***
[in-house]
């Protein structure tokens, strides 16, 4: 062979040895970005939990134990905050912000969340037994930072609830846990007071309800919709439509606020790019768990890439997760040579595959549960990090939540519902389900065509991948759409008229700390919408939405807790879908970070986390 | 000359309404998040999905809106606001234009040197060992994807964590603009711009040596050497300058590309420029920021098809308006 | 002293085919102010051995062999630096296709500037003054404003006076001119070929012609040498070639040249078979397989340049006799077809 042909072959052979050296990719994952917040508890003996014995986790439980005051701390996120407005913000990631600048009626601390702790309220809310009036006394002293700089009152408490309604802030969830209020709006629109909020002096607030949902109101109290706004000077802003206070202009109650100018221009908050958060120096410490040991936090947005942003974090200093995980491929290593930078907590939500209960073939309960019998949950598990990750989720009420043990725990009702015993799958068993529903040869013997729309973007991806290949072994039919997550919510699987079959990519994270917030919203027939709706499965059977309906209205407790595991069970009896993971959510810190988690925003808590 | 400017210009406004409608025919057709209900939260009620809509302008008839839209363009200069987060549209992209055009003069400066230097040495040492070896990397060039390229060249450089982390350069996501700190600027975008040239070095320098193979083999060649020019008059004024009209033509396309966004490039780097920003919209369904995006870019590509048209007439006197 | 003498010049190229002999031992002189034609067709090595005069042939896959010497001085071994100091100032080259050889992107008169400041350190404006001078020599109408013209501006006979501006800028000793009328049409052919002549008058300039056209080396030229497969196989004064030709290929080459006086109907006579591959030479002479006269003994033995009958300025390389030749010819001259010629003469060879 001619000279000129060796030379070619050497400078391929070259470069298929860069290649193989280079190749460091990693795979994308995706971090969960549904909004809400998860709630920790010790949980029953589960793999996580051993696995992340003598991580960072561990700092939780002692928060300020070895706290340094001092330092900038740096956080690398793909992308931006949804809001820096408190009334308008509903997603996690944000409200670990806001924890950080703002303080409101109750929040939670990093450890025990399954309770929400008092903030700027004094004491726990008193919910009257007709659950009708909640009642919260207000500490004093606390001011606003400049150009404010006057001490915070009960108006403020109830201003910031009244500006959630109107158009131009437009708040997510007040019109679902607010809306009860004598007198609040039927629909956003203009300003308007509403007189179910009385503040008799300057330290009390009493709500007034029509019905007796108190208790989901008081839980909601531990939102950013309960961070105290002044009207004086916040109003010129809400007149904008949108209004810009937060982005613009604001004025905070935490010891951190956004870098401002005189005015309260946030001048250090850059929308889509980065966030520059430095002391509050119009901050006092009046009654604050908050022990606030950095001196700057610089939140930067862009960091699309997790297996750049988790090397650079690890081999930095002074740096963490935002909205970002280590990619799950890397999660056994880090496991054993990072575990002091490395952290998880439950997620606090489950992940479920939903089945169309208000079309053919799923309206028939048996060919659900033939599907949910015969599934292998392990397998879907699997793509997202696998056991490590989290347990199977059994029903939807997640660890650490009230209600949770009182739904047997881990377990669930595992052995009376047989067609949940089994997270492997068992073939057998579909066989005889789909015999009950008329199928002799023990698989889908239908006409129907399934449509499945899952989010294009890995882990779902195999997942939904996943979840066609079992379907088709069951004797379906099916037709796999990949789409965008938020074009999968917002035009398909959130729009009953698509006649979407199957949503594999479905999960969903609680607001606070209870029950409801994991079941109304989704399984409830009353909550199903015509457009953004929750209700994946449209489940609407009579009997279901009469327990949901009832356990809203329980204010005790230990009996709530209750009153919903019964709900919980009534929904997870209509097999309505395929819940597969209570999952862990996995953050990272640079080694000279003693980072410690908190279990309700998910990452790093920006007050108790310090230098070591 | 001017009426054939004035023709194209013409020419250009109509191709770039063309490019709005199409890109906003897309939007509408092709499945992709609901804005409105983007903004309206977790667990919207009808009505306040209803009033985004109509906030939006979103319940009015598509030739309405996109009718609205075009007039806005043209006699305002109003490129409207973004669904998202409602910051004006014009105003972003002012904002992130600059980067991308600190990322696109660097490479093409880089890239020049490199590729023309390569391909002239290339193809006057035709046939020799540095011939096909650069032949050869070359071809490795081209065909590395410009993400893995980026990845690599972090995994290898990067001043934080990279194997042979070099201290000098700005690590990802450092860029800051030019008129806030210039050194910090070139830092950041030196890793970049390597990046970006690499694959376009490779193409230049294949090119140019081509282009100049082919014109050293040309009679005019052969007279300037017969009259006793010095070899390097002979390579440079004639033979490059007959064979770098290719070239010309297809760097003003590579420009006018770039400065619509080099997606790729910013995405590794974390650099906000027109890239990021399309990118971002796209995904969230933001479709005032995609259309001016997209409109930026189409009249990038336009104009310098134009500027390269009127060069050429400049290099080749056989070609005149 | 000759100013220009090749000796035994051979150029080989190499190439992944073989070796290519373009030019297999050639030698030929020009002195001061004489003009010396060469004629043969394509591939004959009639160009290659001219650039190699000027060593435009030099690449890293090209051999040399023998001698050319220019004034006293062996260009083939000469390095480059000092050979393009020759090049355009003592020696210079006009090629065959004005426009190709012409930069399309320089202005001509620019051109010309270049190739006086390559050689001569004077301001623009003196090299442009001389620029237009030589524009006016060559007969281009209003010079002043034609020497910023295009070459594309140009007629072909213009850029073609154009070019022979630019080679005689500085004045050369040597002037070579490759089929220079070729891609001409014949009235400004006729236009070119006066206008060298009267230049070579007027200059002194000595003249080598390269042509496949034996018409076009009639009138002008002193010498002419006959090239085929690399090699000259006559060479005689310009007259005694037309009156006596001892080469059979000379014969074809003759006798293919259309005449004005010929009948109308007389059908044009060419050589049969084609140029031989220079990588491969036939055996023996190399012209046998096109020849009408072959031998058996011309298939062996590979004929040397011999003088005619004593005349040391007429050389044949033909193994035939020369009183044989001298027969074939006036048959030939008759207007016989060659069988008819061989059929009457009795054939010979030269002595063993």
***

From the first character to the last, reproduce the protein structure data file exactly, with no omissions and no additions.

[in-house]
């Protein structure tokens, strides 16, 4: 062979040895970005939990134990905050912000969340037994930072609830846990007071309800919709439509606020790019768990890439997760040579595959549960990090939540519902389900065509991948759409008229700390919408939405807790879908970070986390 | 000359309404998040999905809106606001234009040197060992994807964590603009711009040596050497300058590309420029920021098809308006 | 002293085919102010051995062999630096296709500037003054404003006076001119070929012609040498070639040249078979397989340049006799077809 042909072959052979050296990719994952917040508890003996014995986790439980005051701390996120407005913000990631600048009626601390702790309220809310009036006394002293700089009152408490309604802030969830209020709006629109909020002096607030949902109101109290706004000077802003206070202009109650100018221009908050958060120096410490040991936090947005942003974090200093995980491929290593930078907590939500209960073939309960019998949950598990990750989720009420043990725990009702015993799958068993529903040869013997729309973007991806290949072994039919997550919510699987079959990519994270917030919203027939709706499965059977309906209205407790595991069970009896993971959510810190988690925003808590 | 400017210009406004409608025919057709209900939260009620809509302008008839839209363009200069987060549209992209055009003069400066230097040495040492070896990397060039390229060249450089982390350069996501700190600027975008040239070095320098193979083999060649020019008059004024009209033509396309966004490039780097920003919209369904995006870019590509048209007439006197 | 003498010049190229002999031992002189034609067709090595005069042939896959010497001085071994100091100032080259050889992107008169400041350190404006001078020599109408013209501006006979501006800028000793009328049409052919002549008058300039056209080396030229497969196989004064030709290929080459006086109907006579591959030479002479006269003994033995009958300025390389030749010819001259010629003469060879 001619000279000129060796030379070619050497400078391929070259470069298929860069290649193989280079190749460091990693795979994308995706971090969960549904909004809400998860709630920790010790949980029953589960793999996580051993696995992340003598991580960072561990700092939780002692928060300020070895706290340094001092330092900038740096956080690398793909992308931006949804809001820096408190009334308008509903997603996690944000409200670990806001924890950080703002303080409101109750929040939670990093450890025990399954309770929400008092903030700027004094004491726990008193919910009257007709659950009708909640009642919260207000500490004093606390001011606003400049150009404010006057001490915070009960108006403020109830201003910031009244500006959630109107158009131009437009708040997510007040019109679902607010809306009860004598007198609040039927629909956003203009300003308007509403007189179910009385503040008799300057330290009390009493709500007034029509019905007796108190208790989901008081839980909601531990939102950013309960961070105290002044009207004086916040109003010129809400007149904008949108209004810009937060982005613009604001004025905070935490010891951190956004870098401002005189005015309260946030001048250090850059929308889509980065966030520059430095002391509050119009901050006092009046009654604050908050022990606030950095001196700057610089939140930067862009960091699309997790297996750049988790090397650079690890081999930095002074740096963490935002909205970002280590990619799950890397999660056994880090496991054993990072575990002091490395952290998880439950997620606090489950992940479920939903089945169309208000079309053919799923309206028939048996060919659900033939599907949910015969599934292998392990397998879907699997793509997202696998056991490590989290347990199977059994029903939807997640660890650490009230209600949770009182739904047997881990377990669930595992052995009376047989067609949940089994997270492997068992073939057998579909066989005889789909015999009950008329199928002799023990698989889908239908006409129907399934449509499945899952989010294009890995882990779902195999997942939904996943979840066609079992379907088709069951004797379906099916037709796999990949789409965008938020074009999968917002035009398909959130729009009953698509006649979407199957949503594999479905999960969903609680607001606070209870029950409801994991079941109304989704399984409830009353909550199903015509457009953004929750209700994946449209489940609407009579009997279901009469327990949901009832356990809203329980204010005790230990009996709530209750009153919903019964709900919980009534929904997870209509097999309505395929819940597969209570999952862990996995953050990272640079080694000279003693980072410690908190279990309700998910990452790093920006007050108790310090230098070591 | 001017009426054939004035023709194209013409020419250009109509191709770039063309490019709005199409890109906003897309939007509408092709499945992709609901804005409105983007903004309206977790667990919207009808009505306040209803009033985004109509906030939006979103319940009015598509030739309405996109009718609205075009007039806005043209006699305002109003490129409207973004669904998202409602910051004006014009105003972003002012904002992130600059980067991308600190990322696109660097490479093409880089890239020049490199590729023309390569391909002239290339193809006057035709046939020799540095011939096909650069032949050869070359071809490795081209065909590395410009993400893995980026990845690599972090995994290898990067001043934080990279194997042979070099201290000098700005690590990802450092860029800051030019008129806030210039050194910090070139830092950041030196890793970049390597990046970006690499694959376009490779193409230049294949090119140019081509282009100049082919014109050293040309009679005019052969007279300037017969009259006793010095070899390097002979390579440079004639033979490059007959064979770098290719070239010309297809760097003003590579420009006018770039400065619509080099997606790729910013995405590794974390650099906000027109890239990021399309990118971002796209995904969230933001479709005032995609259309001016997209409109930026189409009249990038336009104009310098134009500027390269009127060069050429400049290099080749056989070609005149 | 000759100013220009090749000796035994051979150029080989190499190439992944073989070796290519373009030019297999050639030698030929020009002195001061004489003009010396060469004629043969394509591939004959009639160009290659001219650039190699000027060593435009030099690449890293090209051999040399023998001698050319220019004034006293062996260009083939000469390095480059000092050979393009020759090049355009003592020696210079006009090629065959004005426009190709012409930069399309320089202005001509620019051109010309270049190739006086390559050689001569004077301001623009003196090299442009001389620029237009030589524009006016060559007969281009209003010079002043034609020497910023295009070459594309140009007629072909213009850029073609154009070019022979630019080679005689500085004045050369040597002037070579490759089929220079070729891609001409014949009235400004006729236009070119006066206008060298009267230049070579007027200059002194000595003249080598390269042509496949034996018409076009009639009138002008002193010498002419006959090239085929690399090699000259006559060479005689310009007259005694037309009156006596001892080469059979000379014969074809003759006798293919259309005449004005010929009948109308007389059908044009060419050589049969084609140029031989220079990588491969036939055996023996190399012209046998096109020849009408072959031998058996011309298939062996590979004929040397011999003088005619004593005349040391007429050389044949033909193994035939020369009183044989001298027969074939006036048959030939008759207007016989060659069988008819061989059929009457009795054939010979030269002595063993």